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From Photography to Filmmaking: Stories in Motion

By November 24, 2014No Comments
A Snowy Plover sits among the dunes on a Florida beach in front of one of many condominiums.

A Snowy Plover sits among the dunes on a Florida beach in front of one of many condominiums.

This is the second entry in the From Photography to Filmmaking monthly column by Drew Fulton.  To see the previous posts, visit the archives.

When I first started to dabble in the world of the moving image, I didn’t think much about the storytelling side of things. I simply started shooting what was essentially a moving photograph rather than a video clip. What do I mean? Basically, I took all of my experience as a photographer and applied that to making video. I didn’t make any changes to the way I composed or created images. I simply did what I had always done except now I was making videos! I won’t say that this was totally wrong, but it sure was far from right. Let’s take a few minutes to really think about how our audience watches video and the fundamental differences between watching video and looking at a photograph.

As still photographers, our entire focus is to create a single perfect frame where our viewers can lose themselves and explore with their eyes. Photographs in books, magazines, prints, or even on social media are timeless. Viewers are given the opportunity simply gaze and explore every detail of an image hat their leisure. From a photographer’s perspective, our job is to not only catch the viewer’s attention, but to hold their eye within the frame and tell our viewers a story. Sure, we might use multiple images to tell that story, but each image must stand alone and tell its own story. With filmmaking, all of that changes.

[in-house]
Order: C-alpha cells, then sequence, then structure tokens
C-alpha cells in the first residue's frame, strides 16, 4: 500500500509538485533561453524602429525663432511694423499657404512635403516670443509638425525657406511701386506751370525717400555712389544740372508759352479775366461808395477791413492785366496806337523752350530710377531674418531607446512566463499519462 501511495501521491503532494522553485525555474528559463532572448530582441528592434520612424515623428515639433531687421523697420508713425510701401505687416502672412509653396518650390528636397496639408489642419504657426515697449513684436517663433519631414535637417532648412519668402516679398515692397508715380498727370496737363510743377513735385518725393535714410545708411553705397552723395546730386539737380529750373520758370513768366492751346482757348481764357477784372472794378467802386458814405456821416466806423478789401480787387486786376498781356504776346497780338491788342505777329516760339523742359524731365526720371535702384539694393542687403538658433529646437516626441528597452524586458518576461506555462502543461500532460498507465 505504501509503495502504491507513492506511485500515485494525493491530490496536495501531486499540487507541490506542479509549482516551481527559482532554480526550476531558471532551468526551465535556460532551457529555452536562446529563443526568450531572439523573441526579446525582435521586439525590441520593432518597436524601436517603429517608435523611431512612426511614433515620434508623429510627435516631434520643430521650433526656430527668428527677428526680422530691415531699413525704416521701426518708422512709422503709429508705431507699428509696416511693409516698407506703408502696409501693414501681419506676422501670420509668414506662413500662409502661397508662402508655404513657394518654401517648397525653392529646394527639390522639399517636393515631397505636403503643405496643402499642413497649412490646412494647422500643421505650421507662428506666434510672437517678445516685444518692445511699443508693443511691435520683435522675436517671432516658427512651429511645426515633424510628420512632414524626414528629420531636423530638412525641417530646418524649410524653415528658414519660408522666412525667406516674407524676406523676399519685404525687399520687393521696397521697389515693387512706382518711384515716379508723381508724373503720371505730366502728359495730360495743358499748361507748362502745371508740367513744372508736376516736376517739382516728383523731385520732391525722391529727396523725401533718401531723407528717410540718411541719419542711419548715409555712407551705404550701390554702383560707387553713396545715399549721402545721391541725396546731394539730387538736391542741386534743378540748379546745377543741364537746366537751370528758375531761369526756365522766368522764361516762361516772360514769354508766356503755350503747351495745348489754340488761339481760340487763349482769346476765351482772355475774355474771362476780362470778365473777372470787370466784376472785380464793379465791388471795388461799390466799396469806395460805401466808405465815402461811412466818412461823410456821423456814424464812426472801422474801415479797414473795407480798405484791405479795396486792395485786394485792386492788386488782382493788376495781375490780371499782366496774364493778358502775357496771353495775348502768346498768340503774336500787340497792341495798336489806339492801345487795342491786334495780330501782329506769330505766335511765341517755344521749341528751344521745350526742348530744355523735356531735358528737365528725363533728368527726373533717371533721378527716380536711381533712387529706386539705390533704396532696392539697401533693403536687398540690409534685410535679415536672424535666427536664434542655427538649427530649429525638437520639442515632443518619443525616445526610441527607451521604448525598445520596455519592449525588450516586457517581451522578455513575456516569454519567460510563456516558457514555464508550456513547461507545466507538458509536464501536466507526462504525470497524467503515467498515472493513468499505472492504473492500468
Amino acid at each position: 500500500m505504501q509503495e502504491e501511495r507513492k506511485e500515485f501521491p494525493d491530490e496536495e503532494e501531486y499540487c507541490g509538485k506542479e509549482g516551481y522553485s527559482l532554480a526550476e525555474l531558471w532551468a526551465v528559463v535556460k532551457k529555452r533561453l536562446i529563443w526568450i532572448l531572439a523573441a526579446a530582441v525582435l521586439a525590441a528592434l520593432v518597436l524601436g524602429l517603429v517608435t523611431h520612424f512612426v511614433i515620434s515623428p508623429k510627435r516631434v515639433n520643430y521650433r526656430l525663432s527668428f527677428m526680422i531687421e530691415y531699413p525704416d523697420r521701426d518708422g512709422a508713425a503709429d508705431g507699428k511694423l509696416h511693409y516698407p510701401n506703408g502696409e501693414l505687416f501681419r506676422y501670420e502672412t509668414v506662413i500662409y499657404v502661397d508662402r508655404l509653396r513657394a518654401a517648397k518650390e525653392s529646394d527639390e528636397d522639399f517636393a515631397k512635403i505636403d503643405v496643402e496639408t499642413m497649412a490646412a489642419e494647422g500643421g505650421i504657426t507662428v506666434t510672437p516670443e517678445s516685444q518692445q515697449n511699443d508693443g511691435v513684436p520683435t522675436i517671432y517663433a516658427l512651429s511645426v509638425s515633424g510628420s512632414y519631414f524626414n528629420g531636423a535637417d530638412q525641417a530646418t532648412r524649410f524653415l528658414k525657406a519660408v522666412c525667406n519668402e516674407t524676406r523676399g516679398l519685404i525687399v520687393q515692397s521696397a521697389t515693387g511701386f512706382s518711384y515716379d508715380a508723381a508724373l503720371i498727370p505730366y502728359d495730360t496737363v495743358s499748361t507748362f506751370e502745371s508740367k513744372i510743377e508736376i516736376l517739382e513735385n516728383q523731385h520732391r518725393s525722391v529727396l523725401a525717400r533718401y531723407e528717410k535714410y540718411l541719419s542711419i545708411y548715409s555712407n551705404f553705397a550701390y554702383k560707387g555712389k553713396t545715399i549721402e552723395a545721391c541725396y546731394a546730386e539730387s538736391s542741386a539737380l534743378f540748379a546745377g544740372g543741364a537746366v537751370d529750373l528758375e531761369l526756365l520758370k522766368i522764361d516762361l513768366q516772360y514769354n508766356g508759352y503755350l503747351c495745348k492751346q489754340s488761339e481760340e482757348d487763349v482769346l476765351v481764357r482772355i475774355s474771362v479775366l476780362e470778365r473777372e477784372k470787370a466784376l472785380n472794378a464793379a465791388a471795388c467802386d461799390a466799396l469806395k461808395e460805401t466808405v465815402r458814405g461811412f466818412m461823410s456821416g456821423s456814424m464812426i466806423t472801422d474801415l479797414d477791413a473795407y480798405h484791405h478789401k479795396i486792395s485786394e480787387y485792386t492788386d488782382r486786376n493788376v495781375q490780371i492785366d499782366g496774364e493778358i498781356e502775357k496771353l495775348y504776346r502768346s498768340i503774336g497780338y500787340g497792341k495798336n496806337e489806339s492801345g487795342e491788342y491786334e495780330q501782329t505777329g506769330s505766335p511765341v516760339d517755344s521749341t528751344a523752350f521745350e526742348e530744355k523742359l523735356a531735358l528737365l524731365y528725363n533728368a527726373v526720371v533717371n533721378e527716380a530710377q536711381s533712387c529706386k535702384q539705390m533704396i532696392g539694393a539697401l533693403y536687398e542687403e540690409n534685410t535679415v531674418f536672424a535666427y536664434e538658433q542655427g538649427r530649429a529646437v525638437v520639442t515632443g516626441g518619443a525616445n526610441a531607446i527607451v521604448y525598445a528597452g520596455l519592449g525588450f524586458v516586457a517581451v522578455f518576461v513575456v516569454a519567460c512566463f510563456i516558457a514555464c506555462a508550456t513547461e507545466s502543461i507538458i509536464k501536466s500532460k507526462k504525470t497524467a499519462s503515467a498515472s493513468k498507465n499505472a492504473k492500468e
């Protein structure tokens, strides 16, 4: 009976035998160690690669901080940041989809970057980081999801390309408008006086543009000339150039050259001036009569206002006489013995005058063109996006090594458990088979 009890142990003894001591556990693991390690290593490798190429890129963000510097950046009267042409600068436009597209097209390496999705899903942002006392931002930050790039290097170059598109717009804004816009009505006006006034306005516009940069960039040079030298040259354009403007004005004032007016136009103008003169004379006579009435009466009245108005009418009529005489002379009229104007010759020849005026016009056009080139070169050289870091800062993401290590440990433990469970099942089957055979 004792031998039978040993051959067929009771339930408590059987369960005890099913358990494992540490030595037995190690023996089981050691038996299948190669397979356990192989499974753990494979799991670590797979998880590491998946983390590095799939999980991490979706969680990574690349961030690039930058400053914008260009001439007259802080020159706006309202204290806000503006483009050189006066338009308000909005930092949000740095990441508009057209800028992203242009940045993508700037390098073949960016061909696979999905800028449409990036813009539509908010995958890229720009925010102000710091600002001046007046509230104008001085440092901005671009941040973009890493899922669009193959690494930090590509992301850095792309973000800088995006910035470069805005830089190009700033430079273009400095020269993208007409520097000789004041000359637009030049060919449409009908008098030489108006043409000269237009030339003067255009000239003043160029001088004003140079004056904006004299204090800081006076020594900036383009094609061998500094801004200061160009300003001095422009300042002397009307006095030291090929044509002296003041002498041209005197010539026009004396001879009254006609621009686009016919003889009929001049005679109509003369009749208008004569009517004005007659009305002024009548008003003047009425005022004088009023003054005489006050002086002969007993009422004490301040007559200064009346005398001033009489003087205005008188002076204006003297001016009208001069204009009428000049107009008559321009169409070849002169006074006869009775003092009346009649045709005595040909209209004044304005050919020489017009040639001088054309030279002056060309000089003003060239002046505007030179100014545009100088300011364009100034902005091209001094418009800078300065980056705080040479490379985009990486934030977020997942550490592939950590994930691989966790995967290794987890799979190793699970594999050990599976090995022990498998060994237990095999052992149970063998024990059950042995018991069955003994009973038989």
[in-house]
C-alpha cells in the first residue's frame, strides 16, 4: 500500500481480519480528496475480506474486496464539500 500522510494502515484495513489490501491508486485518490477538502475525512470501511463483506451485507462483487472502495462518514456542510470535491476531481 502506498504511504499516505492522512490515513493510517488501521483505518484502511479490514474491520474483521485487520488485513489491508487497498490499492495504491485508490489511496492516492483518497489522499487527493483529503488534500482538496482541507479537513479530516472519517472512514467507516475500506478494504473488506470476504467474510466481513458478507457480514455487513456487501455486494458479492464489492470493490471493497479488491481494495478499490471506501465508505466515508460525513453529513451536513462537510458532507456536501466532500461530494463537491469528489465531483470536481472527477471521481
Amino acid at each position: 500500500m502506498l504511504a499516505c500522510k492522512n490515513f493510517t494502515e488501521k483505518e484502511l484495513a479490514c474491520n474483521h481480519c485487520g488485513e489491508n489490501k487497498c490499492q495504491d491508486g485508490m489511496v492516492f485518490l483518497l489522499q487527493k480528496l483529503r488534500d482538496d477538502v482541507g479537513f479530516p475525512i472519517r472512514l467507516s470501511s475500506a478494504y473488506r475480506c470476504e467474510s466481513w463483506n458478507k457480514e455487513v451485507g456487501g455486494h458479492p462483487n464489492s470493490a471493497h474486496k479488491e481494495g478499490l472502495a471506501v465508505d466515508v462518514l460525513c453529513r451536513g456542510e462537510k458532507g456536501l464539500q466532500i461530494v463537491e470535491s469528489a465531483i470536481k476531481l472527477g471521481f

A video or film adds an additional dimension to a photograph, that of time. A film is linear and the pacing is not up to the viewer but rather determined by the filmmaker (or more specifically the editor). Someone who is watching a video is giving a specific amount of time to take in an image and then another image is presented, and then another and another and another. In most videos, each clip is only going to be on the screen for 2-10 seconds, and then a new one is presented. Storytelling in videos isn’t as much about the single frame but the sequence of frames and how the are assembled. You can even listen to the words I have used to describe the process of viewing a photograph or video. A viewer will “look” at a photograph or “watch” a video. To me, these words have subtle differences and connotations. To “look” carries a more active connotation conjuring someone leaning forward and actively searching the image with their eyes, while “watch” sounds much more passive. This is by no means a judgement on the audience or the media, just the reality of how we take in and view the media.

So, what does this mean for us as photographers and filmmakers? Does it mean that we throw everything we know about composition and storytelling out the window when we are thinking about video? Of course not, it just means we can’t simply take a picture, switch to video mode, and then capture some video and expect both to have the same impact on our viewer. We have to think about the story and the media and how it will be viewed about how we structure each image or clip for our story and media. So, next time you are taking an image of a breathtaking landscape, take a moment to really consider what drew you in to the scene. If you are creating a video, think about how you can break it down and lead your viewer through the scene. As an exercise, tell the story of the scene with a single photograph and then try telling that same story using 4-6 clips. How do those images differ? Simplify your composition. Draw your viewer in to the landscape. Set the scene. Focus on details. Create a sequence and think about the pacing. And of course, carefully compose each clip using what you know about image composition, just keep in mind your viewer may only have a few seconds to take it all in.

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